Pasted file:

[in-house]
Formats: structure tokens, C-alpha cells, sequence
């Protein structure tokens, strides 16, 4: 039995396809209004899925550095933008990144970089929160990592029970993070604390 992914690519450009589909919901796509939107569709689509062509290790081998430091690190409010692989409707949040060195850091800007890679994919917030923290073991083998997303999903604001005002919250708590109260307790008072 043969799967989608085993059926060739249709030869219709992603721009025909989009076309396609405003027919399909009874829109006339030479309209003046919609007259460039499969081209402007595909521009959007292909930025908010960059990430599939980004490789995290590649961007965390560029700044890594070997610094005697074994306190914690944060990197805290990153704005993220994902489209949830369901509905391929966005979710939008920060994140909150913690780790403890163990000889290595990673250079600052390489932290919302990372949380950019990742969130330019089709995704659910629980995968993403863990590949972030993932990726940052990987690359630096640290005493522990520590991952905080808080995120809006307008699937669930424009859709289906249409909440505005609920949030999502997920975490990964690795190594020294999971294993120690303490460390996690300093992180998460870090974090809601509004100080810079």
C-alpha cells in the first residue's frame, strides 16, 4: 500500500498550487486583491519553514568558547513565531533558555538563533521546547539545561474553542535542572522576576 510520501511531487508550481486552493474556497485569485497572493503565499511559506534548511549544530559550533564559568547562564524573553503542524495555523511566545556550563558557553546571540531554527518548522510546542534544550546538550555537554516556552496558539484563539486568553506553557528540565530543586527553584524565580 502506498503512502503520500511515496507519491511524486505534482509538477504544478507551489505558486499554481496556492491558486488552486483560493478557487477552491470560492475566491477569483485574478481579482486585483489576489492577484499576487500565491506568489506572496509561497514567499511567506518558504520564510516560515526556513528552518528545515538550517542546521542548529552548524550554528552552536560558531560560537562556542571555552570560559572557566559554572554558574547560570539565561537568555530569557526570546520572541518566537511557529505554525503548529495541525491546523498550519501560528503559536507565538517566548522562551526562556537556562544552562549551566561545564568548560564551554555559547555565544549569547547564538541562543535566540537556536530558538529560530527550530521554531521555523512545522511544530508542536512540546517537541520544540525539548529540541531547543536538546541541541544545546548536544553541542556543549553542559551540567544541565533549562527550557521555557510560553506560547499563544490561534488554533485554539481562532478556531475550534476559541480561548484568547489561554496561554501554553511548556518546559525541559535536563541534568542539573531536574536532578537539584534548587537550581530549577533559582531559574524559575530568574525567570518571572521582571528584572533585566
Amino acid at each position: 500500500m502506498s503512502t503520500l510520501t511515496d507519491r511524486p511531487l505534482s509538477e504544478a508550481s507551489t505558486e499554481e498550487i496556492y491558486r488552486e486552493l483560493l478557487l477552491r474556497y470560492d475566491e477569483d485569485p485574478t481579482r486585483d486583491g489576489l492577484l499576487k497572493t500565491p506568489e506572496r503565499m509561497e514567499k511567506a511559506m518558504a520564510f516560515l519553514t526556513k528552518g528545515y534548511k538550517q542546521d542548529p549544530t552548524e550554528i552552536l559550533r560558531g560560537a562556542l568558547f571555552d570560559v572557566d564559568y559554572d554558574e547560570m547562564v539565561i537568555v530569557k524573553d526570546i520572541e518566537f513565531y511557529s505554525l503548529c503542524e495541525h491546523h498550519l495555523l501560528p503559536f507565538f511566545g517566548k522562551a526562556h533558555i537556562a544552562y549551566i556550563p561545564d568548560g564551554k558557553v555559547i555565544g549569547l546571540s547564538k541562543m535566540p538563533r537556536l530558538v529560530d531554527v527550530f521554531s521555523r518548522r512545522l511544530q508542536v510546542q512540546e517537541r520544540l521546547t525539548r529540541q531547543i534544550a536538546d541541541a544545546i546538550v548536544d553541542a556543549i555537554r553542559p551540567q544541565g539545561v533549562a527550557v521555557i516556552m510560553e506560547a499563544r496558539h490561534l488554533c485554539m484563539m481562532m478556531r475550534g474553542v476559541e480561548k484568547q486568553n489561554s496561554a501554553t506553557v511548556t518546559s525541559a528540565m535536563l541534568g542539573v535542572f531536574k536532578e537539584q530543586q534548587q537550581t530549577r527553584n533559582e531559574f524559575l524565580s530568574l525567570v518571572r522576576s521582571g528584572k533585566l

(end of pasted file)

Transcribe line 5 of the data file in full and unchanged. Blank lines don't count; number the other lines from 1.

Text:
Amino acid at each position: 500500500m502506498s503512502t503520500l510520501t511515496d507519491r511524486p511531487l505534482s509538477e504544478a508550481s507551489t505558486e499554481e498550487i496556492y491558486r488552486e486552493l483560493l478557487l477552491r474556497y470560492d475566491e477569483d485569485p485574478t481579482r486585483d486583491g489576489l492577484l499576487k497572493t500565491p506568489e506572496r503565499m509561497e514567499k511567506a511559506m518558504a520564510f516560515l519553514t526556513k528552518g528545515y534548511k538550517q542546521d542548529p549544530t552548524e550554528i552552536l559550533r560558531g560560537a562556542l568558547f571555552d570560559v572557566d564559568y559554572d554558574e547560570m547562564v539565561i537568555v530569557k524573553d526570546i520572541e518566537f513565531y511557529s505554525l503548529c503542524e495541525h491546523h498550519l495555523l501560528p503559536f507565538f511566545g517566548k522562551a526562556h533558555i537556562a544552562y549551566i556550563p561545564d568548560g564551554k558557553v555559547i555565544g549569547l546571540s547564538k541562543m535566540p538563533r537556536l530558538v529560530d531554527v527550530f521554531s521555523r518548522r512545522l511544530q508542536v510546542q512540546e517537541r520544540l521546547t525539548r529540541q531547543i534544550a536538546d541541541a544545546i546538550v548536544d553541542a556543549i555537554r553542559p551540567q544541565g539545561v533549562a527550557v521555557i516556552m510560553e506560547a499563544r496558539h490561534l488554533c485554539m484563539m481562532m478556531r475550534g474553542v476559541e480561548k484568547q486568553n489561554s496561554a501554553t506553557v511548556t518546559s525541559a528540565m535536563l541534568g542539573v535542572f531536574k536532578e537539584q530543586q534548587q537550581t530549577r527553584n533559582e531559574f524559575l524565580s530568574l525567570v518571572r522576576s521582571g528584572k533585566l